Data mining: Taking a closer look at New Zealand media coverage
Recently I have become incredibly interested in the science behind data mining and the implications it has on our everyday lives. Every piece of data on the internet, in databases, and anywhere in public can be ‘mined’ to discover hidden patterns, useful observations, and invaluable insights. The range of applications for data mining are extensive, and it’s proliferation has had a profound influence on the world and in the way that modern businesses operate.
Despite all the hype around big data and data mining, I wanted to take a closer look and see if I could use it to learn something interesting about the coverage from various media organisations in New Zealand. I mined the Twitter feeds of Newshub, One News and Stuff News to see what they’re covering most, and most importantly, how their coverage differs.
- I created a Twitter app that I could use to download a copy of each news organisations feed over a time period of several months
- I used the R statistics package and various extensions to mine and visualise the data
Keep in mind, these results are from three media organisations over the same period of time. To help visualise what keywords they focused on I’ve created word clouds, with the keyword size increasing based on how often the word is mentioned.
Without even looking at the individual news stories these word clouds can already give you a picture of the type of articles that have been presented recently. ‘Police’ and ‘Auckland’ consistently rank as two of the most discussed topics, with other keywords more randomly spread between the organisations.
But although this is interesting there is still more to see. I wanted to know how these stories are presented, and if there was any differences worth noting. With Auckland consistently being a hot topic I decided to drill deeper and see how the media portray Auckland in the news.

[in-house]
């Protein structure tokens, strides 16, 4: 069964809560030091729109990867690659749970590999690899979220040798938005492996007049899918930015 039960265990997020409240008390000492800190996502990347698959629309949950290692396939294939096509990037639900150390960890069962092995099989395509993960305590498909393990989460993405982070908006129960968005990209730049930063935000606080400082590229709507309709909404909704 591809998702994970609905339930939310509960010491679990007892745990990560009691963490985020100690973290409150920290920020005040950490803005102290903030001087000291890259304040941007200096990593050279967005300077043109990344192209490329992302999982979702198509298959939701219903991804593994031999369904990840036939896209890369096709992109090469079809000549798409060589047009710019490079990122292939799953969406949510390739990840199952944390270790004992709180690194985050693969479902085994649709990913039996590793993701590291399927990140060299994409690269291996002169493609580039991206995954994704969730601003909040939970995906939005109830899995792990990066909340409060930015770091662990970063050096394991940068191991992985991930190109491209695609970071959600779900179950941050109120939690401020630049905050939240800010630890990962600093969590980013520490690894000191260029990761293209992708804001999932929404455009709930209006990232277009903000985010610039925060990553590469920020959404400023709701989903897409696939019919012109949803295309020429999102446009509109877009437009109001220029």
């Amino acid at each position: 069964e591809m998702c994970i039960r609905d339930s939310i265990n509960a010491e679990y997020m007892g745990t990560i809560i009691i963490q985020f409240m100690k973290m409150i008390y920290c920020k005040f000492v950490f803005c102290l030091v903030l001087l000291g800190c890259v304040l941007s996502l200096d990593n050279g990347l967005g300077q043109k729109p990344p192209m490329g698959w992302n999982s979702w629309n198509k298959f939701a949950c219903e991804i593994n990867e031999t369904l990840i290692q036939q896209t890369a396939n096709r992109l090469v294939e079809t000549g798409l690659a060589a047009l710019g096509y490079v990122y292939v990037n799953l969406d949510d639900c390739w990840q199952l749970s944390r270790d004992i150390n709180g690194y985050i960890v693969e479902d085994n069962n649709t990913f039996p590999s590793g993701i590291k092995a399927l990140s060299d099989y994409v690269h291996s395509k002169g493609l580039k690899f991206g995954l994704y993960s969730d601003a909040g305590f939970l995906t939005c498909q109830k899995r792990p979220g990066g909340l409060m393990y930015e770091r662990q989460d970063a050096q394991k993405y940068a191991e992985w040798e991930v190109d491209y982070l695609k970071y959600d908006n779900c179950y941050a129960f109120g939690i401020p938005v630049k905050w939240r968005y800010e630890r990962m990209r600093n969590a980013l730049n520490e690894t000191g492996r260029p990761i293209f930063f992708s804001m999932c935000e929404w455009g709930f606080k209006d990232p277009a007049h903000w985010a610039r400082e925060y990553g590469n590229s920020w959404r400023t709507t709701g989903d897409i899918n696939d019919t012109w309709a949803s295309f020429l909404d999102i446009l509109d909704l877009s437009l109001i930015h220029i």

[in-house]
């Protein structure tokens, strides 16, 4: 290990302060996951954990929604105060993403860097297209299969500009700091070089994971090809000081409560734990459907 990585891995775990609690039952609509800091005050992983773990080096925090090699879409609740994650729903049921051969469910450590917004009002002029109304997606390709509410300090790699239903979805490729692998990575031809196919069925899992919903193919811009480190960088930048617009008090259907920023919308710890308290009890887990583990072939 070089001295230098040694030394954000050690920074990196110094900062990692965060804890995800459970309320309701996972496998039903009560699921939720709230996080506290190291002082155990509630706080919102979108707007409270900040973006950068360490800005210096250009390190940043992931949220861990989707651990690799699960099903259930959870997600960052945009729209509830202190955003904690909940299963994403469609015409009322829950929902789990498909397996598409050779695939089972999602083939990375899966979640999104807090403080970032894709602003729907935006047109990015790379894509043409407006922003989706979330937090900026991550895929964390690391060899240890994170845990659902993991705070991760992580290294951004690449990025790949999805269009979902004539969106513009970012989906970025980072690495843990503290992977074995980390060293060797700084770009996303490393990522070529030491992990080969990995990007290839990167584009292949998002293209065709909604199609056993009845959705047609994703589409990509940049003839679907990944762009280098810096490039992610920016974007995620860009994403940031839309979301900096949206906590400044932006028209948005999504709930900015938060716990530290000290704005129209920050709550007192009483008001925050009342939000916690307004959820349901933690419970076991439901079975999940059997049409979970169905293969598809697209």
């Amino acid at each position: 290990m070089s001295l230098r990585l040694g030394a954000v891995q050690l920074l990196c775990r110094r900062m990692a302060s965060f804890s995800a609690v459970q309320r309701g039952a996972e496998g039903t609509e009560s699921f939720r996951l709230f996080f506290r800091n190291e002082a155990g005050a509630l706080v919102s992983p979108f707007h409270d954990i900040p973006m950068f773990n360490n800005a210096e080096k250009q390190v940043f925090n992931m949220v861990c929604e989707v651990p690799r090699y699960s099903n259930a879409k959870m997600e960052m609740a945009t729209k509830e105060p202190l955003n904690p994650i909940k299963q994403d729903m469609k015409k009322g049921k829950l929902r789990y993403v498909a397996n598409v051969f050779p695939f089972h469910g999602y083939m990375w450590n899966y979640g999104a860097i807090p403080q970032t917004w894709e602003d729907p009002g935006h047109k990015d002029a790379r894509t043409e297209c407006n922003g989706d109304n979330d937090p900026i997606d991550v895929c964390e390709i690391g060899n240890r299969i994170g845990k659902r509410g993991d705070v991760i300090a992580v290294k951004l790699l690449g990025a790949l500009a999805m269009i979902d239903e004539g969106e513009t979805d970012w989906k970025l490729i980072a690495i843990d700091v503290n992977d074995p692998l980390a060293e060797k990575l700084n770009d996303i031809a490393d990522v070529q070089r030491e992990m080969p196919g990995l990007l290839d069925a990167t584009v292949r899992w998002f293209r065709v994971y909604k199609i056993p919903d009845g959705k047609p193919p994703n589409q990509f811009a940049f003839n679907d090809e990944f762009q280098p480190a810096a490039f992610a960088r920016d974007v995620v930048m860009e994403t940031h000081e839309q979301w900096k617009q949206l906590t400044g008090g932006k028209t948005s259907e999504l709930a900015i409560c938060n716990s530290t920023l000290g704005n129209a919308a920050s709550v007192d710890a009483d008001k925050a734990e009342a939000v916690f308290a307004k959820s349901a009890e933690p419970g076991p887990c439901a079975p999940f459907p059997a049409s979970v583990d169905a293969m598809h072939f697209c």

I ran an analysis that looked for the most common words used alongside stories about Auckland, and the results are quite different:
Top 10 keywords used alongside stories about Auckland:
Taxis, Youth, City, Brawl, Carjacking, CBD, Congestion, Dolphin, Drivers, Licensing
Brutal, South, Meth, Carjacking, Offenders, Corrections, Die, Cordon, Housing, Hospitalised
Housewives, Power, Outage, Properties, Winds, Mayoralty, Attackers, Motorway, Closures, Brawl
The keywords being used to describe Auckland differ quite wildly between the three outlets I looked into. It is interesting to note that it would seem that One News has paired Auckland with a large amount of negative phrases while Newshub and Stuff.co.nz have coverage of a range of keywords (both positive and negative). This was especially interesting as all of the exact same events have occurred, yet the way in which they are covered (or not covered) is completely different.
Putting aside the news organisations though, the real world implications of this type of data mining are huge. When was the last time you signed into your favourite online store, swiped a loyalty card or filled out a survey? Companies can use the exact same type of data mining I’ve just used to identify what you like the most and what combinations of products you respond to. Even if you don’t realise it, every action you take forms part of a pattern, and with the right tools companies can not only understand your pattern but predict it too.
Do you follow any of the news outlets I analysed? Are you surprised by the results? I’m interested to hear what you think about this topic and what the implications of data mining mean for you, your business or your community.
About the author:
Managing Director of Hello Digital
Angus is an experienced and passionate digital entrepreneur who has worked with clients around the world on a wide range of E-commerce and retail projects. Angus is excited about technology, change, and transformation, and has spoken about these topics, and more, at various events, workshops, and classes in New Zealand. As Hello Digital's Managing Director he oversees the day-to-day operations of the company and is the primary point of contact for our consulting clients and international partners.